Ask Alina is a weekly video series on the Brain Gardening instagram discussing Alina’s experience and insights after recovering from chronic illness through a brain retraining practice. Questions are gathered on Tuesdays from that account’s IG Stories. Episodes are filmed on Wednesdays and posted as soon as possible. To increase availability and accessibility of these materials, they are being archived on the Brain Gardening™ YouTube channel, which includes the option for closed captioning. The videos are provided for information purposes only and should not be used to replace or supplement the advice of a physician or other health care provider. Always seek the guidance of your doctor or other qualified health professional with any questions prior to using any information or resources contained on or through this video. Brain Gardening™ is not affiliated with any other neural retraining programs.
A transcript of the questions and responses contained in this episode is available below.
What is joyful movement?
Joyful movement is a reframe for the concept exercise or fitness, as that language can bring up previous associations that can create resistance or feelings that may be a mental barrier to the benefits of the activities. Joyful movement focuses on supportive ways to move your body in a way that works with it and not against it. I like thinking of it simply as a way to move that feels good for me.
Can it be done at any level of capability and how do you build upon it?
Yes, when you break out of the concept of exercise and fitness modalities as the only or ideal means of movement, you open space for so many other ways to move your body. Movement is helpful because of the chemical benefits—posture and shifts in poses or movement produces endorphins and dopamine which can be restorative to the body and reduce or repair the effects of stress. An incremental approach to movement works best so that it doesn’t feel like something forced but more gradual. When I was learning yoga, I started with chair yoga. It’s a mostly seated form of yoga where you are using a chair as a supportive tool to help with balance and strength training. If you have a lifestyle where you are bedbound and not yet upright, yoga nidra or restorative yoga may be a way to ease into a movement practice as those poses are reclined and very gentle. I think it’s helpful to break out of perfectionist ideals and meet yourself and your body wherever it is so that you can do a practice that is still comfortable and not something that creates resistance or pressure.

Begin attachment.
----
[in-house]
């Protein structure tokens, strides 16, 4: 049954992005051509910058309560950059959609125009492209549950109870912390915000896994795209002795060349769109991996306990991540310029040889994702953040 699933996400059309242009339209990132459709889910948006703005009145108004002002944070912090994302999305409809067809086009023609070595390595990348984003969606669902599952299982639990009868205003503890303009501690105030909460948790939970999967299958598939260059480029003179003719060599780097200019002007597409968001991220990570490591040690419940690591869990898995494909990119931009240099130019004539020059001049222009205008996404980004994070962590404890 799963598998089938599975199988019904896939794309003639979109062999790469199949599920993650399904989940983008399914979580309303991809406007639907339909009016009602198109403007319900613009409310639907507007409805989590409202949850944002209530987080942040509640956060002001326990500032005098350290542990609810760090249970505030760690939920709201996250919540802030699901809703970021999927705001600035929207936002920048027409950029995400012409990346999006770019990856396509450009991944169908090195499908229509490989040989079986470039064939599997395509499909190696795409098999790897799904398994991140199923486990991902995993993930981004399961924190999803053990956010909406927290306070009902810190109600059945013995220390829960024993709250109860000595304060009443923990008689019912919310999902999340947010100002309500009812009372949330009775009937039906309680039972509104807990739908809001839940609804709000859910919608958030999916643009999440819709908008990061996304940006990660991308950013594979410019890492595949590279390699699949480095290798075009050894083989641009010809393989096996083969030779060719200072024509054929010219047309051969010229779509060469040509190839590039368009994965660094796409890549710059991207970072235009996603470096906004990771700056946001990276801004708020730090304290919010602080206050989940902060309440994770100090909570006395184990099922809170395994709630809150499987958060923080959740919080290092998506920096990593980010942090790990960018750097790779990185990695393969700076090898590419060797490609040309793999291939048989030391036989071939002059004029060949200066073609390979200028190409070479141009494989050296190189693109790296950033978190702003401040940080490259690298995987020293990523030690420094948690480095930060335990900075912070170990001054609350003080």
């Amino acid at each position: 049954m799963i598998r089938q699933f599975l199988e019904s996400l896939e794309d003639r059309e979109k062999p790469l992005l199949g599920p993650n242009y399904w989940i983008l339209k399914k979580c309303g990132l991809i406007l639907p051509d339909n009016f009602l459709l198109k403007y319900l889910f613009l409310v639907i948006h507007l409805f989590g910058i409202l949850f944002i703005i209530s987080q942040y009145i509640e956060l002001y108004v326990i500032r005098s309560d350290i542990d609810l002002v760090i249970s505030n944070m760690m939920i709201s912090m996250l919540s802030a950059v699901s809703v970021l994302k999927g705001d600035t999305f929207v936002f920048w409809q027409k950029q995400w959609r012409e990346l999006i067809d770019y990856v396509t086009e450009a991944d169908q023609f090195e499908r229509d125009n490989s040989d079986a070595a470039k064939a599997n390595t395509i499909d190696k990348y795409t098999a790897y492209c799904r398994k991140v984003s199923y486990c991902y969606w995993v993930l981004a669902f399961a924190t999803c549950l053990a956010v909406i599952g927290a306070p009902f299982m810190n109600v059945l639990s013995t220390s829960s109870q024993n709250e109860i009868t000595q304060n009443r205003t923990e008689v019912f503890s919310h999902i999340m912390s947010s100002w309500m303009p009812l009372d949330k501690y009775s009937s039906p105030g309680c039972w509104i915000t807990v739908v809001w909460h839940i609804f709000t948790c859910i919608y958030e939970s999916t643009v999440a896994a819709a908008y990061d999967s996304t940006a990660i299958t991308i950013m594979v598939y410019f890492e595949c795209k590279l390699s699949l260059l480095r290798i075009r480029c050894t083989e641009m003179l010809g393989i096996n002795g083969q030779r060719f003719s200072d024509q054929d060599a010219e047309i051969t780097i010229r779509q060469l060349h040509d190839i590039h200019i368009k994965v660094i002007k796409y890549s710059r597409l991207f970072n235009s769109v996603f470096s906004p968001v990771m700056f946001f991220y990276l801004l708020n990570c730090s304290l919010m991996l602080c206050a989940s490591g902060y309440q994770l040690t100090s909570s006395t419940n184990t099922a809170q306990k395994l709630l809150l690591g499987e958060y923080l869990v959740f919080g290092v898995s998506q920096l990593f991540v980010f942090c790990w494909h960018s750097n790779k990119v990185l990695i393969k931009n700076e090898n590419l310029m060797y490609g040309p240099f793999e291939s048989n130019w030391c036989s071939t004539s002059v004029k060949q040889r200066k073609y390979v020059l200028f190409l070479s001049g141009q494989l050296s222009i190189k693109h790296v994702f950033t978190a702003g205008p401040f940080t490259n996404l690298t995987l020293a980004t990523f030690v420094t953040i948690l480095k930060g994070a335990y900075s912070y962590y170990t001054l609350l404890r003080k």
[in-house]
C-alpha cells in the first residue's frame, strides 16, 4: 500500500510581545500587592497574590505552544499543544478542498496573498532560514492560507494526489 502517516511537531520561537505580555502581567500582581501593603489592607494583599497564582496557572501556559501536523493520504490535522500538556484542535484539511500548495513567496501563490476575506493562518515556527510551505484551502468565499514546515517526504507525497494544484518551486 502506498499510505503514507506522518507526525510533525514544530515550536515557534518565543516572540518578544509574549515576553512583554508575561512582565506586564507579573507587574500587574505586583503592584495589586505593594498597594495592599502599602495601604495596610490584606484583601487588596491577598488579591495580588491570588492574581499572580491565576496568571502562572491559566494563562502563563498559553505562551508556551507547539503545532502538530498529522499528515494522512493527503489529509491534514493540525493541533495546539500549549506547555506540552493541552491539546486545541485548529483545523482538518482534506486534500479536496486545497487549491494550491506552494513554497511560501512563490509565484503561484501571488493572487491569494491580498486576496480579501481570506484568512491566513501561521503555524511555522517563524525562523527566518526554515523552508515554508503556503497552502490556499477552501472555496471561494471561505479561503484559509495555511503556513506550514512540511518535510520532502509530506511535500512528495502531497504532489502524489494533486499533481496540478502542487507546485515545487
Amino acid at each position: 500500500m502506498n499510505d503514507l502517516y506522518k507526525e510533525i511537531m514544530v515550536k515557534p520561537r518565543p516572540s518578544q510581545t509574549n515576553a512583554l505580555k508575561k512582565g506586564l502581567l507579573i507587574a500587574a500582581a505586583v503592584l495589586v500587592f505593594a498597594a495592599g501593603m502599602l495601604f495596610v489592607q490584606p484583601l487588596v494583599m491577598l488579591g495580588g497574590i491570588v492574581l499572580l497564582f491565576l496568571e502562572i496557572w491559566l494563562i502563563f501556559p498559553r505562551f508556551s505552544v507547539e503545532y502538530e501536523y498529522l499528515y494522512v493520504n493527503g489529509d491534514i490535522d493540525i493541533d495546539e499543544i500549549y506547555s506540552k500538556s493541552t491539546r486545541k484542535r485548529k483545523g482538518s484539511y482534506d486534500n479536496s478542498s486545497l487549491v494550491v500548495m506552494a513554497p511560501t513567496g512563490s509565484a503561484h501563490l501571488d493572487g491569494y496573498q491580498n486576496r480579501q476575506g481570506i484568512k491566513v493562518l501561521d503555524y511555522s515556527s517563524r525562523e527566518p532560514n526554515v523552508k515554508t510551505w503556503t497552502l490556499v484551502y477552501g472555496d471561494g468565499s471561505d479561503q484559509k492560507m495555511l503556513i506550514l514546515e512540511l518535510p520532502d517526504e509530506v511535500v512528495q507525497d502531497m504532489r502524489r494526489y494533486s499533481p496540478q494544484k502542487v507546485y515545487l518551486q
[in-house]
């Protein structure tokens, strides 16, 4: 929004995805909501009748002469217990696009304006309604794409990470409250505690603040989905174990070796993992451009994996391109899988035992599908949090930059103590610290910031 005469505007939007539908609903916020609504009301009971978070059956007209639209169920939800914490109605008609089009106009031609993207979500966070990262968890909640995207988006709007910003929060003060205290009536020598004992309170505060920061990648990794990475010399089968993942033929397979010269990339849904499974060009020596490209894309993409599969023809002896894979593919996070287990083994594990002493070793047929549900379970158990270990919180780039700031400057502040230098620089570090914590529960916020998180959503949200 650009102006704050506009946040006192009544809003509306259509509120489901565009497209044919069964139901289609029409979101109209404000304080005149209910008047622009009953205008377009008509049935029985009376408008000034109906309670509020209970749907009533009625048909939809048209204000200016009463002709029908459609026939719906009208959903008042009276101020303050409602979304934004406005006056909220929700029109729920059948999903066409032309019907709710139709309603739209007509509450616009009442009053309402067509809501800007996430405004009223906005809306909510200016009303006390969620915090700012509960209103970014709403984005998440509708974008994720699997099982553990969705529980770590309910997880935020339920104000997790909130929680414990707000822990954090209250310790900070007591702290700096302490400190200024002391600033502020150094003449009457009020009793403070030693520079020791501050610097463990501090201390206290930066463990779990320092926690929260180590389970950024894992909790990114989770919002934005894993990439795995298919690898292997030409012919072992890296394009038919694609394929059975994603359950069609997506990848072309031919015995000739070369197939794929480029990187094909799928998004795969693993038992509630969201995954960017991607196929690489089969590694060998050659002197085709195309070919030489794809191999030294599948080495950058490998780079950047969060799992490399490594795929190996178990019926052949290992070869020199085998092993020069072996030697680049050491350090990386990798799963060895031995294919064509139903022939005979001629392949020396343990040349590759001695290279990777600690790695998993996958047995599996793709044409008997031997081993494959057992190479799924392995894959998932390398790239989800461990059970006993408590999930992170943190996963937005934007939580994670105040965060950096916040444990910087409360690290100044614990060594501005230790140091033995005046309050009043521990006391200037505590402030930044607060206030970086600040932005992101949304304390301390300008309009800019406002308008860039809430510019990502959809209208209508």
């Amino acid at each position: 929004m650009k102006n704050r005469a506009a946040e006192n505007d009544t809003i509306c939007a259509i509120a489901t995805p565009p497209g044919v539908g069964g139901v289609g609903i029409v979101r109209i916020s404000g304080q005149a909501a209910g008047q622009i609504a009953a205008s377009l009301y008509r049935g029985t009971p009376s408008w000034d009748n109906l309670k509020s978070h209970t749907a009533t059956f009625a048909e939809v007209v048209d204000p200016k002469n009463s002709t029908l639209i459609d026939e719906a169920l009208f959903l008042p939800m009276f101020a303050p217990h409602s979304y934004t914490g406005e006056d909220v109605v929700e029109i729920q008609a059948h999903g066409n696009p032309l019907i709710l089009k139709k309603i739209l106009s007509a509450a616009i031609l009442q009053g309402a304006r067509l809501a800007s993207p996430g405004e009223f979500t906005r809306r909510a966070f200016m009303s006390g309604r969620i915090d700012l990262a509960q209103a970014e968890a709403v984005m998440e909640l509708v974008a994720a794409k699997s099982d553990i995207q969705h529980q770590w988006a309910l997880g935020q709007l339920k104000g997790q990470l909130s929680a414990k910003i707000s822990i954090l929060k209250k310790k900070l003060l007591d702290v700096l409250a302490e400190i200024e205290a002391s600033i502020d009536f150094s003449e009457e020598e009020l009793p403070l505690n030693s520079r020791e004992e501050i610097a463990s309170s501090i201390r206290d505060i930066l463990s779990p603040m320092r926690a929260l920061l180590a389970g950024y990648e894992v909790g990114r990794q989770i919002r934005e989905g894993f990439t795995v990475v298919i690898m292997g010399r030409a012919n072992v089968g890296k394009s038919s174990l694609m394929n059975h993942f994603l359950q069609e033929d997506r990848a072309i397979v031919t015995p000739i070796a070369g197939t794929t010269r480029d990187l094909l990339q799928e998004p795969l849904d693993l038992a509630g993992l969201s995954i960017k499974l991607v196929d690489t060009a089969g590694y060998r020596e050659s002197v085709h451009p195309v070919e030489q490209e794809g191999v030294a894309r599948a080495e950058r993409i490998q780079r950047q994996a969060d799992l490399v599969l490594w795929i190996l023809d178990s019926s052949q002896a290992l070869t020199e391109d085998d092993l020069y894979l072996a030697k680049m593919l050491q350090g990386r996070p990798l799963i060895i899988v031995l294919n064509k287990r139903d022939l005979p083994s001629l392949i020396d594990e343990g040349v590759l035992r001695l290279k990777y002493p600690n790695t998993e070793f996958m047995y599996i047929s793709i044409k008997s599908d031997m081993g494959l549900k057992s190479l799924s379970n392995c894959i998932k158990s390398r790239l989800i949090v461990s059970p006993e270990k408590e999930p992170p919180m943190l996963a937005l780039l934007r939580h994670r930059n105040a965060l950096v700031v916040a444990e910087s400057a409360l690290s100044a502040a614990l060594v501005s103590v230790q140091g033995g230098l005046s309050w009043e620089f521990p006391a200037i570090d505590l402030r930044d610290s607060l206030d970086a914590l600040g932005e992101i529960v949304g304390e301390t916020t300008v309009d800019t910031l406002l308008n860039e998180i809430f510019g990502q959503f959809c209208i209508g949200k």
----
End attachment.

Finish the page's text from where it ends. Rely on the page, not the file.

How to shift to experimenting with joyful movement and thinking of it that why when you’re in eating disorder recovery & always associated exercise with guilt/body shame?
Reframing language has been so helpful for me. Our choice of words have a lot of power. So words like exercise or fitness brought up many unpleasant associations from my past where I was pressuring myself. Just the word would connect again to that pressure, so I wouldn’t want to do the activity because it felt like punishment.